Can young women be trained to make a wise choice of a partner with whom to have a family when the only current instruction are Hollywood rom-coms and ill-written chick-lit?
If we can agree that the object of choice is always ethical, then we need to prepare our children to be ethical. Ethical in that context means something more than joining mum and dad on an Extinction Rebellion weekend glued to Main Street; or eating only vegetables and not wearing leather shoes.
Ethics is about your personal self-control, your moderation of habits, your control of your anger, of your words. It is courage when you are right and contrition when you are wrong. It is gentility and kindness to those weaker than you and it is appreciation for the stronger who act like that to you.
Those old Greeks who wrote books on ethics actually knew a lot about human nature and the effect of the passions. They’re well aware if, even sensible men can be moved by the passions associated with love and anger, how the ignorant and untrained, who are in far greater numbers, can be moved to a much greater extent by those same passions.
If you can imagine all the mischief people would get up to, if they could make themselves invisible; ethics are those habits that protect you from doing things when you are not being watched, that is, invisible: what we can call good habits. And the training starts very early in life. The most useful habits for young men and women to learn are patience and self-control. They are the barest necessity for marriage.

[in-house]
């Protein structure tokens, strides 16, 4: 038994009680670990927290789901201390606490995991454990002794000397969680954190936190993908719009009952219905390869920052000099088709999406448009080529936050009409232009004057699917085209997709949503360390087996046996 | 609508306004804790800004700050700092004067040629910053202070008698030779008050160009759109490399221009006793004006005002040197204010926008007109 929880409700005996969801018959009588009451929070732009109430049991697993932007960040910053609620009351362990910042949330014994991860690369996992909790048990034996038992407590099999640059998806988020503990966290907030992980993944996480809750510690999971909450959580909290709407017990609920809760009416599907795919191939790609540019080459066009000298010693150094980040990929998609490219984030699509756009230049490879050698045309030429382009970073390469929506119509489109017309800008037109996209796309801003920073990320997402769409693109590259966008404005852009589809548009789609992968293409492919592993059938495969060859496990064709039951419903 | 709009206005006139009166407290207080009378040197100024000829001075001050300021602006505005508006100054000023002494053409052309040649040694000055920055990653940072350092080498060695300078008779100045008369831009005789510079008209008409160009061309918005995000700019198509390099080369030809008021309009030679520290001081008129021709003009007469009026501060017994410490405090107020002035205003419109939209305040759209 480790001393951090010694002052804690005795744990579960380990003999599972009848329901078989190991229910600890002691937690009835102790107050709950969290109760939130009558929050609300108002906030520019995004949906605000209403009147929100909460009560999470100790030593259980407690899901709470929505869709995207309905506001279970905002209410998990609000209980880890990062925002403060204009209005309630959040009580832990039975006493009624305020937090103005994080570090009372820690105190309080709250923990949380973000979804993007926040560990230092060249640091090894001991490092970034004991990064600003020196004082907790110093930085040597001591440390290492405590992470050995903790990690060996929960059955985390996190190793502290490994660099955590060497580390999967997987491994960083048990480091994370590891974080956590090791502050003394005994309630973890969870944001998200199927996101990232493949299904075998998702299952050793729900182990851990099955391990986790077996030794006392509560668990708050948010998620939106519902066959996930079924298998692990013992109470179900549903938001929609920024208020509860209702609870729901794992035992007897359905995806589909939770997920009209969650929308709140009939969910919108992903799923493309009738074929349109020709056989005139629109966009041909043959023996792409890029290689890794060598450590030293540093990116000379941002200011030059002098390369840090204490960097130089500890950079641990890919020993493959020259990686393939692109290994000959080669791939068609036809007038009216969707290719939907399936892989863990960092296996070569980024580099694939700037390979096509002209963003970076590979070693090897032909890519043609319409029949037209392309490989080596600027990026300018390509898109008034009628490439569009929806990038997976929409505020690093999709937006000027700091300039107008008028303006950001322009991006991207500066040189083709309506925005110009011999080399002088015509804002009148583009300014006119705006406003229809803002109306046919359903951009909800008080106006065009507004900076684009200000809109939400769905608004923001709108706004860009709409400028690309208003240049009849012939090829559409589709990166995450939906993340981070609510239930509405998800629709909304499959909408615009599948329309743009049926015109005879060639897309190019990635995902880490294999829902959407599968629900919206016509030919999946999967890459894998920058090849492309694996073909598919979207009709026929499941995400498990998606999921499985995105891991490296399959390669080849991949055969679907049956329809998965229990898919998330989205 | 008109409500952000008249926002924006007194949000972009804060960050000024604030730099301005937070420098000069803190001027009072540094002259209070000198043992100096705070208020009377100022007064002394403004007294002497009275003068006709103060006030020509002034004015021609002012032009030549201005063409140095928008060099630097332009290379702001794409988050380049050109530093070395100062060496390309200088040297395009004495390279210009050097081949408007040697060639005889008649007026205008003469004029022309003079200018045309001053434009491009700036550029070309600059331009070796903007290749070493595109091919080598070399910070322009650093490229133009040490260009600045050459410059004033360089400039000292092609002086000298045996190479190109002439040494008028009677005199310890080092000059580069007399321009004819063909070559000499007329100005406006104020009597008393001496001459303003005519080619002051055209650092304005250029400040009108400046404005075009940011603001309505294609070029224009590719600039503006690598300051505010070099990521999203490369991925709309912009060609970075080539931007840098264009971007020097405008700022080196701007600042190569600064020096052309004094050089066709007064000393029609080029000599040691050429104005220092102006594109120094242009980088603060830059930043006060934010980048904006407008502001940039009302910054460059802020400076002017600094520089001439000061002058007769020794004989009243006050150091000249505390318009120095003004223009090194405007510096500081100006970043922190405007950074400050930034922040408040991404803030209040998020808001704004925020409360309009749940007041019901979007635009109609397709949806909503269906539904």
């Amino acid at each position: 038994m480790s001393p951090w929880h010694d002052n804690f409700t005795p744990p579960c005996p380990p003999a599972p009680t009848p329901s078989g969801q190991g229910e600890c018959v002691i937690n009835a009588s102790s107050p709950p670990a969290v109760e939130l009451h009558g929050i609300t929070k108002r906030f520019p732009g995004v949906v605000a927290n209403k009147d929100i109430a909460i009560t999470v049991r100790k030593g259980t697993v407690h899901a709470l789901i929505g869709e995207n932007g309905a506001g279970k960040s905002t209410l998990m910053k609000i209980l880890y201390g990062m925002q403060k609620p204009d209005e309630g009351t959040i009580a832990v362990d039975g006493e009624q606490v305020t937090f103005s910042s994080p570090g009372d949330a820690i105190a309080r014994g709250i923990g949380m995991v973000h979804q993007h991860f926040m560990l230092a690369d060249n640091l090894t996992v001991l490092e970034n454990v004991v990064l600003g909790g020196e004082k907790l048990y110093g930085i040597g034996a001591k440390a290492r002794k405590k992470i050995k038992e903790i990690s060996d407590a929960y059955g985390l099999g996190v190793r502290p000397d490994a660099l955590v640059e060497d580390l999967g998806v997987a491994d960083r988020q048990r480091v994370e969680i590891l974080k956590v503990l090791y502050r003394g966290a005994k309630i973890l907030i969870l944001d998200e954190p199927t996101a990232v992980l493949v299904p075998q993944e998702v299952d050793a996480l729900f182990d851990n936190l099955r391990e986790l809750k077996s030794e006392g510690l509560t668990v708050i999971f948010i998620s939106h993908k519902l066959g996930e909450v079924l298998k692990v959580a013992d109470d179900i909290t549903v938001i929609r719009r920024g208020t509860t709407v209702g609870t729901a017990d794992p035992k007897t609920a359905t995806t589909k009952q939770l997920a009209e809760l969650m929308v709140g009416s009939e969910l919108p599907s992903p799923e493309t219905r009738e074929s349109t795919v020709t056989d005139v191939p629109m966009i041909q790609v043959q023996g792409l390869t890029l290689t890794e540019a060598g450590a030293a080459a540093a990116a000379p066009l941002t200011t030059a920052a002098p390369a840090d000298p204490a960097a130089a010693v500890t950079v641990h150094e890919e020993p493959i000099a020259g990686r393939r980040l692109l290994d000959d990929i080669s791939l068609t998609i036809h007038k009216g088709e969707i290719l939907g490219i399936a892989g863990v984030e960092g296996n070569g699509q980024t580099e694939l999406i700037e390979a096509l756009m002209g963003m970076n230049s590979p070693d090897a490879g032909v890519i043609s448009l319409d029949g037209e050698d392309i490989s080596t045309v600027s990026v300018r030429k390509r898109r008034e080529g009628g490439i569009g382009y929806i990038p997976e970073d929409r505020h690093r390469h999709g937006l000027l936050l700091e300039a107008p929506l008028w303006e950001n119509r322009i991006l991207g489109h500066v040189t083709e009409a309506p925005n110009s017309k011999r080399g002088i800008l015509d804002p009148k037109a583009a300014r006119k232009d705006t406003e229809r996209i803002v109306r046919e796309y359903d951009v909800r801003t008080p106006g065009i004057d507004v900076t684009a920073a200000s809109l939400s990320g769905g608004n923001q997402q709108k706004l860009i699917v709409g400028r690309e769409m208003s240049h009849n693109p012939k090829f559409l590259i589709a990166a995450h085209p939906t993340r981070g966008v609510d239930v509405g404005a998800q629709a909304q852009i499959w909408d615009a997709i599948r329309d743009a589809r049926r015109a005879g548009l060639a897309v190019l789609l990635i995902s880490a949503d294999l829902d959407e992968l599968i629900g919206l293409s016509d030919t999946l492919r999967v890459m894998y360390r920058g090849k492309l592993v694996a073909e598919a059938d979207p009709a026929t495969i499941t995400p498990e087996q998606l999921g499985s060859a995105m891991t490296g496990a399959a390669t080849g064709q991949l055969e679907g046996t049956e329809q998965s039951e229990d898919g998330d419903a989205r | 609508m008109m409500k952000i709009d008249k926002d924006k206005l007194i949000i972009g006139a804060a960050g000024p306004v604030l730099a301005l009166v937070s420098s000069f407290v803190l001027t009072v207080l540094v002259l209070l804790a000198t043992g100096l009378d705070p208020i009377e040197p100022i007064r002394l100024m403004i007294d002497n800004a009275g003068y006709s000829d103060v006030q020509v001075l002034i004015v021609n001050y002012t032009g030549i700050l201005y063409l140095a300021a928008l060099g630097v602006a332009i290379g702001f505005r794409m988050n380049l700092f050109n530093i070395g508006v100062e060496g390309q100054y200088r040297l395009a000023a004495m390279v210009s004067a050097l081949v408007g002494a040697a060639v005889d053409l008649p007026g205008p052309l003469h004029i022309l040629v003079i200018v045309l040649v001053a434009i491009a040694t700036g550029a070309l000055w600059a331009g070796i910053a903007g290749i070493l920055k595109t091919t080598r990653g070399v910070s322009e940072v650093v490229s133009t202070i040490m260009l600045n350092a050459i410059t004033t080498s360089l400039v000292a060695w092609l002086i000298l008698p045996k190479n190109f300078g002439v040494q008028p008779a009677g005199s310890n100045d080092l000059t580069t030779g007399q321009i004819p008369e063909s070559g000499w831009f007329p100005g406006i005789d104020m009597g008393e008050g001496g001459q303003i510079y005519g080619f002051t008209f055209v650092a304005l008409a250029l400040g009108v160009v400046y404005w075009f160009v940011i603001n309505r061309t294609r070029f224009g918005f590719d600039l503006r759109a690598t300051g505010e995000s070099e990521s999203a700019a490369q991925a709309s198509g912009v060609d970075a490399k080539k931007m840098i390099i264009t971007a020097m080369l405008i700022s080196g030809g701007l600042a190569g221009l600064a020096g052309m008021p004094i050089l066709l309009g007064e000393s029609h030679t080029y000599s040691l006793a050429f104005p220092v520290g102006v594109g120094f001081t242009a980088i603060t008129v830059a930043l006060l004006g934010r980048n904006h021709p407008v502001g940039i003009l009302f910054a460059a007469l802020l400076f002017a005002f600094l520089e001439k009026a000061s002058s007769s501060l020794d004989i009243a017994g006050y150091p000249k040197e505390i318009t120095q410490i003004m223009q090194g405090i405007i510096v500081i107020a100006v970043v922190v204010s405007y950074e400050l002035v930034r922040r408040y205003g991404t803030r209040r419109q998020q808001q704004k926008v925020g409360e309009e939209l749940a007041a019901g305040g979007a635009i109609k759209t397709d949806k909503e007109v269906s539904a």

Thanks to a Frenchman, all marriages require the consent of the woman; so it is the woman who must learn to recognise a suitable a man by his habits. To make that choice wisely, she must be able to observe the man over time without the influence of those passions that young love seems ever to excite.
Sound simple? Well if the woman causes the marriage to occur and it is the wife in most cases who filed for divorce, then it’s the woman who is making most of the mistakes and she needs to be better trained. It shouldn’t be enough just to say: “We’re 18 and we’re in love.”
Unfortunately, while the above steps will help over time to reduce family violence, the full force of the law must also be used and I don’t mean harsher punishments after the violence. I have already mentioned that the effect of invisibility is to encourage vice.
That invisibility that non-publication law attaches to certain court proceedings has been mistakenly justified by assuming either that the proceedings are nobody’s business or that the stigma of the proceedings will last a lifetime. Both of those reasons are irrelevant to justice.
That invisibility that the law provides for offenders jeopardises the justice and safety to which women and children are entitled before further violent acts are committed, rather than when it is too late.
Domestic violence orders, the evidence on which they rest and the name of the offender, need to be made public. In fact, the shame of public scrutiny is one of the recognised reasons that people use self-control. It may also be the only warning that a young woman has of his propensity for violence.
For young men, their sense of shame can be sufficient for them to change his ways. A sense of shame — Osric’s pink cheeks when he meets Hamlet — is a natural reaction in young men and women when they are discovered doing something unethical. It is something that the young learn to avoid and in that way, protect themselves when they might otherwise think they are invisible.
And we can take comfort from the fact that if the left find shame so objectionable they want to ban anything that triggers it, that would usually be sufficient recommendation for everyone else.
Dr David Long is a retired solicitor and economist.